Today, the European Commission presented its draft budget for 2022 to the Budget Committee of the European Parliament. Budget Commissioner Johannes Hahn presented the proposal to the committee and then answered questions from the parliamentarians.
The Bavarian MEP Henrike Hahn (Greens), shadow rapporteur for the EU budget 2022 Section III and industrial policy spokesperson of the European Group, and Rasmus Andresen, budgetary spokesperson of the Greens/EFA, comment.
“The EU budget 2022 is fully integrated into the Multiannual Financial Framework 2021-2027 (MFF). Therefore, at least 30% of the EU budget must be invested in climate protection and at least 20% in digitalisation. The „do-no-harm“ principle ensures that no EU money will flow into climate-damaging projects, and the rule of law mechanism now makes sanctions for violations of the rule of law possible. In the next few days, we will pay close attention in our deeper analysis to whether the Commission’s draft budget implements this.
According to the first analysis, a climate quota of well over 30% will be achieved for 2022 due to the Corona recovery programme, but according to the draft, the climate quota will only be just slightly over 30% on average in the next few years. In the upcoming negotiations for the EU budget 2022, we Greens will particularly advocate that the areas of climate and biodiversity are further strengthened.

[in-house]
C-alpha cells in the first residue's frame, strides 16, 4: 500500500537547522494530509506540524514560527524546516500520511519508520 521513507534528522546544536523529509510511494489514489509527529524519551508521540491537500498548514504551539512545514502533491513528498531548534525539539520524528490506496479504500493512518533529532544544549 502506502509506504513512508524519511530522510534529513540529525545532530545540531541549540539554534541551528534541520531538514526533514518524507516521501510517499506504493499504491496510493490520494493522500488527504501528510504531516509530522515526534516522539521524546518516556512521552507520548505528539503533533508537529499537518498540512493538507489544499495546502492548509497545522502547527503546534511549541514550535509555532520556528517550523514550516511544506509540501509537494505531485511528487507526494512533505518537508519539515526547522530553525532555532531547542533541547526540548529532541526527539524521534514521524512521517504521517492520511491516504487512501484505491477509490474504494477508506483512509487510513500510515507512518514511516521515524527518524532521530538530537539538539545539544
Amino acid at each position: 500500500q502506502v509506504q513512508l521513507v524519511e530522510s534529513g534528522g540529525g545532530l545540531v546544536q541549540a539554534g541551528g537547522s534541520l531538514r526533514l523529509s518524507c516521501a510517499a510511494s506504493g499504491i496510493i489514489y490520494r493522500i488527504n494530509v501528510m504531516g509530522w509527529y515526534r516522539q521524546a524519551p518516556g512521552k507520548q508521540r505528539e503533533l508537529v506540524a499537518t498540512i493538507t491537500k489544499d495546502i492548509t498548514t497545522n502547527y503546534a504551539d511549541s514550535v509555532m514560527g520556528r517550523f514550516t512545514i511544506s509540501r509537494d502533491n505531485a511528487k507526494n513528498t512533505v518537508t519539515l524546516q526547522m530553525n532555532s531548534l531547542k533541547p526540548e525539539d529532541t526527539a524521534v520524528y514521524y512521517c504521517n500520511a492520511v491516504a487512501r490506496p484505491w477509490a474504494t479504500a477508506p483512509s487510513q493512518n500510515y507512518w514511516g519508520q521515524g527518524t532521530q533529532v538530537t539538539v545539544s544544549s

Furthermore, the draft EU budget provides for research and development spending of €13.1 billion, of which €12.2 billion for Horizon Europe. In addition, the Corona Recovery Programme will mobilise €1.8 billion for R&D. In the upcoming negotiations, we will work to ensure that this money primarily benefits the Green transformation of industry and small and medium-sized enterprises and start-ups.“
“The EU budget 2022 reflects our successes from the protracted negotiations on the multi-annual financial framework. For us Greens, it was particularly important that certain flagship programs such as Horizon Europe, ERASMUS, or EU4Health or the new Rights and Values program are well funded.
According to the current forecasts of the EU Commission, the climate quota will be just met for the entire budget period. The biodiversity quota will be 8% on average. The target quota for 2026 is 10%.
Climate and biodiversity funding will have to be of high quality. Old agricultural payments must not be counted towards achieving these quotas.
We would be pleased if the member states did not come up with the usual unconstructive proposals for cuts, but strengthened future areas in the budget together with us.
Much more exciting than the numbers is the implementation. The EU Commission and the member states must do everything in their power to turn the figures into concrete projects. Bureaucracy must be significantly reduced for applicants and programs must be launched without delay.
We need to do better in implementing the EU budget.“